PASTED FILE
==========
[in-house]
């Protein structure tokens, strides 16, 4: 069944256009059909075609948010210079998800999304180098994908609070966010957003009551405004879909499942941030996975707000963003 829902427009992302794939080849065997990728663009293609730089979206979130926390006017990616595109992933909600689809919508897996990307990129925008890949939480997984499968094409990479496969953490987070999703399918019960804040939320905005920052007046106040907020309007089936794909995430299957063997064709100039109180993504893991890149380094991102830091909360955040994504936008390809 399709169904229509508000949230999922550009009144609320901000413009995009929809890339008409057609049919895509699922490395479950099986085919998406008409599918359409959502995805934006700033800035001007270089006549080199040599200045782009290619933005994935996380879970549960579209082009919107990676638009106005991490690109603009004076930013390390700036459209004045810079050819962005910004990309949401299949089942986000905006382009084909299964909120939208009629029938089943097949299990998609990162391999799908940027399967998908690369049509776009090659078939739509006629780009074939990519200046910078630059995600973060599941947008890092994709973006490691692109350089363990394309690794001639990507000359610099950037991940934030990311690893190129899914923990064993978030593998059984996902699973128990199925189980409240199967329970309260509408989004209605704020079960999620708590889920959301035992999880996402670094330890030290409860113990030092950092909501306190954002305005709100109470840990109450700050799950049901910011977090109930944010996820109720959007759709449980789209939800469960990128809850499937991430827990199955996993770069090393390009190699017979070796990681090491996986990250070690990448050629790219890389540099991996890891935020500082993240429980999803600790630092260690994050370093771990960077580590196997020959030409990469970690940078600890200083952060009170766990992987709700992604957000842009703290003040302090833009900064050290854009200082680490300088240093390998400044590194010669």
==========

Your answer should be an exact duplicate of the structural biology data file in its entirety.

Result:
[in-house]
């Protein structure tokens, strides 16, 4: 069944256009059909075609948010210079998800999304180098994908609070966010957003009551405004879909499942941030996975707000963003 829902427009992302794939080849065997990728663009293609730089979206979130926390006017990616595109992933909600689809919508897996990307990129925008890949939480997984499968094409990479496969953490987070999703399918019960804040939320905005920052007046106040907020309007089936794909995430299957063997064709100039109180993504893991890149380094991102830091909360955040994504936008390809 399709169904229509508000949230999922550009009144609320901000413009995009929809890339008409057609049919895509699922490395479950099986085919998406008409599918359409959502995805934006700033800035001007270089006549080199040599200045782009290619933005994935996380879970549960579209082009919107990676638009106005991490690109603009004076930013390390700036459209004045810079050819962005910004990309949401299949089942986000905006382009084909299964909120939208009629029938089943097949299990998609990162391999799908940027399967998908690369049509776009090659078939739509006629780009074939990519200046910078630059995600973060599941947008890092994709973006490691692109350089363990394309690794001639990507000359610099950037991940934030990311690893190129899914923990064993978030593998059984996902699973128990199925189980409240199967329970309260509408989004209605704020079960999620708590889920959301035992999880996402670094330890030290409860113990030092950092909501306190954002305005709100109470840990109450700050799950049901910011977090109930944010996820109720959007759709449980789209939800469960990128809850499937991430827990199955996993770069090393390009190699017979070796990681090491996986990250070690990448050629790219890389540099991996890891935020500082993240429980999803600790630092260690994050370093771990960077580590196997020959030409990469970690940078600890200083952060009170766990992987709700992604957000842009703290003040302090833009900064050290854009200082680490300088240093390998400044590194010669």